Republic - Origin of The Term

Origin of The Term

In Medieval Northern Italy, a number of city states had commune or signoria based governments. In the late Middle Ages, writers, such as Giovanni Villani, began thinking about the nature of these states and the differences from the more common monarchies. These early writers used terms such as libertas populi, a free people, to describe the states. The terminology changed in the 15th century as the renewed interest in the writings of Ancient Greece and Rome caused writers to prefer using classical terminology. To describe non-monarchial states writers, most importantly Leonardo Bruni, adopted the Latin word res publica.

While Bruni and Machiavelli used the term to describe the states of Northern Italy, which were not monarchies, the term res publica has a set of interrelated meanings in the original Latin. The term can quite literally be translated as "public matter". It was most often used by Roman writers to refer to the state and government, even during the period of the Roman Empire. The English word commonwealth is a calque (literal translation) of res publica, and its use in English is closer to how the Romans used the term res publica.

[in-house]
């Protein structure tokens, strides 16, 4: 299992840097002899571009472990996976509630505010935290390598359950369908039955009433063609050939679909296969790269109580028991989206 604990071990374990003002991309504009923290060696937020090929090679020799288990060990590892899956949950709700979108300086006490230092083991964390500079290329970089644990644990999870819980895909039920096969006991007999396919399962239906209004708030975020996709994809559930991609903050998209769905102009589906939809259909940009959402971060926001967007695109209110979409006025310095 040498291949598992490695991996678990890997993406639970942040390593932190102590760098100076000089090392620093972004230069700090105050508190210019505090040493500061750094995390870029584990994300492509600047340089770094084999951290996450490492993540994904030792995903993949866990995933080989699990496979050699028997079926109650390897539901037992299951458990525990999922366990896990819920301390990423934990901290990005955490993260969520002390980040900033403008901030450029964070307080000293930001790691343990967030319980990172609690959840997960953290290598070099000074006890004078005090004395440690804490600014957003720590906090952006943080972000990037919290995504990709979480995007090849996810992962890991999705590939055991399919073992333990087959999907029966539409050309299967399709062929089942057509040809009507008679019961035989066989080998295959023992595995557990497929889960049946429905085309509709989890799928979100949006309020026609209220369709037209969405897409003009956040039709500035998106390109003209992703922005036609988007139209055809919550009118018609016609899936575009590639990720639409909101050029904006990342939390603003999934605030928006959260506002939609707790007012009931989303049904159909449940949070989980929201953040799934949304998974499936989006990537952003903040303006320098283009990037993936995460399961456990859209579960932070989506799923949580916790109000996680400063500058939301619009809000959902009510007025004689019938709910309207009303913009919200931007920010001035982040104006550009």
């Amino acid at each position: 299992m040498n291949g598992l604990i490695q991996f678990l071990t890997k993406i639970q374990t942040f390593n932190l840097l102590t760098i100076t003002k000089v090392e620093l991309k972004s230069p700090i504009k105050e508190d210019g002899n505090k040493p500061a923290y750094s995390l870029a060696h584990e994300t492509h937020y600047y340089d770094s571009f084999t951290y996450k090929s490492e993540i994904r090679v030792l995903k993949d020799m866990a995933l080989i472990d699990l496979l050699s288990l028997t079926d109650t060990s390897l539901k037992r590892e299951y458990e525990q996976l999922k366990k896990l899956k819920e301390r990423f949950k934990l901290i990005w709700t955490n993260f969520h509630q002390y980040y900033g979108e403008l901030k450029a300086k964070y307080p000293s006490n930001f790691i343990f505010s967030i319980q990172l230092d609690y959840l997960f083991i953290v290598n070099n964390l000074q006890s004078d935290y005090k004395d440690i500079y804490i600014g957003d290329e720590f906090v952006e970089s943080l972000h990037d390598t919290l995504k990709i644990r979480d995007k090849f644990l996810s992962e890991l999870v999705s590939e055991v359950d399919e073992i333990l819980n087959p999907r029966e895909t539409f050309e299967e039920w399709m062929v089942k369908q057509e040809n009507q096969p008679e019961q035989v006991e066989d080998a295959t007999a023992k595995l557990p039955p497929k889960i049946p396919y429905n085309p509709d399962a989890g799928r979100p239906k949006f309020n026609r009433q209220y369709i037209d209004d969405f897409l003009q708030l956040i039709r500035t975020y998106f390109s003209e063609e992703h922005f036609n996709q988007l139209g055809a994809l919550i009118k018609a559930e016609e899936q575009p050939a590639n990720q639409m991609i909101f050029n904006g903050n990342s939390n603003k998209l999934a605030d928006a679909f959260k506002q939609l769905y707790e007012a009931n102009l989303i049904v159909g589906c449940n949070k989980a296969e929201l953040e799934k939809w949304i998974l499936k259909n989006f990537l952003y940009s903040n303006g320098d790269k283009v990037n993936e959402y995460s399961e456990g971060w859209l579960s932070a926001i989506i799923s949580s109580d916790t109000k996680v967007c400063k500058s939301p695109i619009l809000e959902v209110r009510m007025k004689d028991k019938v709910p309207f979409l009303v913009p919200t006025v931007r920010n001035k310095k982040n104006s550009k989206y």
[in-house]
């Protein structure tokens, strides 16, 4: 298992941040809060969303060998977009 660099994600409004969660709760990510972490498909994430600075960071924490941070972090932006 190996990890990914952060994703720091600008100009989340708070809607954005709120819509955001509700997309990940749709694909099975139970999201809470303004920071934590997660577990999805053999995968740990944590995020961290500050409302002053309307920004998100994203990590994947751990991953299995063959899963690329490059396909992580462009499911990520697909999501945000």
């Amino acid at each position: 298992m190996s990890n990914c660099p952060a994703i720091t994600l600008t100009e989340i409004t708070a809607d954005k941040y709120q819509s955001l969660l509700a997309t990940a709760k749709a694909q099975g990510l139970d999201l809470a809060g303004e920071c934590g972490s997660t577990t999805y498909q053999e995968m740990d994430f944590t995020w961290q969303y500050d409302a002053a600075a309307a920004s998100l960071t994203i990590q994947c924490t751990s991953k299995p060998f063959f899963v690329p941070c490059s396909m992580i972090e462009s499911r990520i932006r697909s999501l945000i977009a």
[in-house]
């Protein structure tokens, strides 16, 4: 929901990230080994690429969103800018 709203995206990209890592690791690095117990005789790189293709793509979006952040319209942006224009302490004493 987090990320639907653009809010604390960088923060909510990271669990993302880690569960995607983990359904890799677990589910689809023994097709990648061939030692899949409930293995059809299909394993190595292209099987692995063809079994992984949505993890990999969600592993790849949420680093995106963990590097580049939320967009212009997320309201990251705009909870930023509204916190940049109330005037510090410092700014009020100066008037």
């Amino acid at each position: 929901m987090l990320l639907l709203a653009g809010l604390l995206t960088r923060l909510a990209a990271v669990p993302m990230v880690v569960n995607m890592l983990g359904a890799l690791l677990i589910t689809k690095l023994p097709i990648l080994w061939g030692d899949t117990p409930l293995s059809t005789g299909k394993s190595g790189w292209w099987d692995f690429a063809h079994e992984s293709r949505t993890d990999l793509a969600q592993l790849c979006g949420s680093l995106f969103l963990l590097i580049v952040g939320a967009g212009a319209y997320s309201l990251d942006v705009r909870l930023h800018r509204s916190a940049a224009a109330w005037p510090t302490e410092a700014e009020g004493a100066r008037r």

Today the term republic still most commonly means a system of government which derives its power from the people rather than from another basis, such as heredity or divine right. This remains the primary definition of republic in most contexts.

This bipartite division of government types differs from the classical sources, and also the earlier of Machiavelli's own works, which divided governments into three types: monarchy, aristocracy, and democracy. As Machiavelli wrote, the distinction between an aristocracy ruled by a select elite and a democracy ruled by a council appointed by the people became cumbersome. By the time Machiavelli began work on The Prince, he had decided to refer to both aristocracies and democracies as republics.

A further set of meanings for the term comes from the Greek word politeia. Cicero, among other Latin writers, translated politeia as res publica and it was in turn translated by Renaissance scholars as republic. The term politeia is today usually translated as form of government, polity, or regime. One continued use of this archaic translation is the title of Plato's major work on political science. In Greek it was titled Politeia and in English is thus known as The Republic. However, apart from the title, in modern translations of The Republic, alternative translations of politeia are also used.

In English the word first came to prominence during the Protectorate of Oliver Cromwell. While commonwealth was the most common term to call the new monarchless state, republic was also in common use. '

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